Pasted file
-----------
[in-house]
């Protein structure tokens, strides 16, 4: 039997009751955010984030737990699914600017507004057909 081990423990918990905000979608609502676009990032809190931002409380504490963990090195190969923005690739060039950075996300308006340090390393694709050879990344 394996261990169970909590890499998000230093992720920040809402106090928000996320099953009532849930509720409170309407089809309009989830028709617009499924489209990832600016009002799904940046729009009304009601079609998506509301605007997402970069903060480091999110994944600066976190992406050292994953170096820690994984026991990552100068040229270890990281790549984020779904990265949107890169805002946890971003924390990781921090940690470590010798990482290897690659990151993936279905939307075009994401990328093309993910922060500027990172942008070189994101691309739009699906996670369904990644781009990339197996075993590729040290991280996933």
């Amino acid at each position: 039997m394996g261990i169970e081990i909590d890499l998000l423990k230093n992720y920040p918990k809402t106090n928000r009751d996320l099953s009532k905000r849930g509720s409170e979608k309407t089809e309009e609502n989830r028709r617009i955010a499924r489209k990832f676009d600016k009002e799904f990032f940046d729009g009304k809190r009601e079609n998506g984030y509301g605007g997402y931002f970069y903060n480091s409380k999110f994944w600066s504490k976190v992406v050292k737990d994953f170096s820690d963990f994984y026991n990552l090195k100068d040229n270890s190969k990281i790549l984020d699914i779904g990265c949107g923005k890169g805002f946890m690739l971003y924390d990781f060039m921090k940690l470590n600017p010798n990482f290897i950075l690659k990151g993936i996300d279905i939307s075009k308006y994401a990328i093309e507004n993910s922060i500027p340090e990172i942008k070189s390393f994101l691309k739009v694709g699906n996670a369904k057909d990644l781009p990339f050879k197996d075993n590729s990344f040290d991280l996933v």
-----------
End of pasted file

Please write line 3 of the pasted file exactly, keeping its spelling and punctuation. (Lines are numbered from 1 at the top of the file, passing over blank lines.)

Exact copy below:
């Amino acid at each position: 039997m394996g261990i169970e081990i909590d890499l998000l423990k230093n992720y920040p918990k809402t106090n928000r009751d996320l099953s009532k905000r849930g509720s409170e979608k309407t089809e309009e609502n989830r028709r617009i955010a499924r489209k990832f676009d600016k009002e799904f990032f940046d729009g009304k809190r009601e079609n998506g984030y509301g605007g997402y931002f970069y903060n480091s409380k999110f994944w600066s504490k976190v992406v050292k737990d994953f170096s820690d963990f994984y026991n990552l090195k100068d040229n270890s190969k990281i790549l984020d699914i779904g990265c949107g923005k890169g805002f946890m690739l971003y924390d990781f060039m921090k940690l470590n600017p010798n990482f290897i950075l690659k990151g993936i996300d279905i939307s075009k308006y994401a990328i093309e507004n993910s922060i500027p340090e990172i942008k070189s390393f994101l691309k739009v694709g699906n996670a369904k057909d990644l781009p990339f050879k197996d075993n590729s990344f040290d991280l996933v």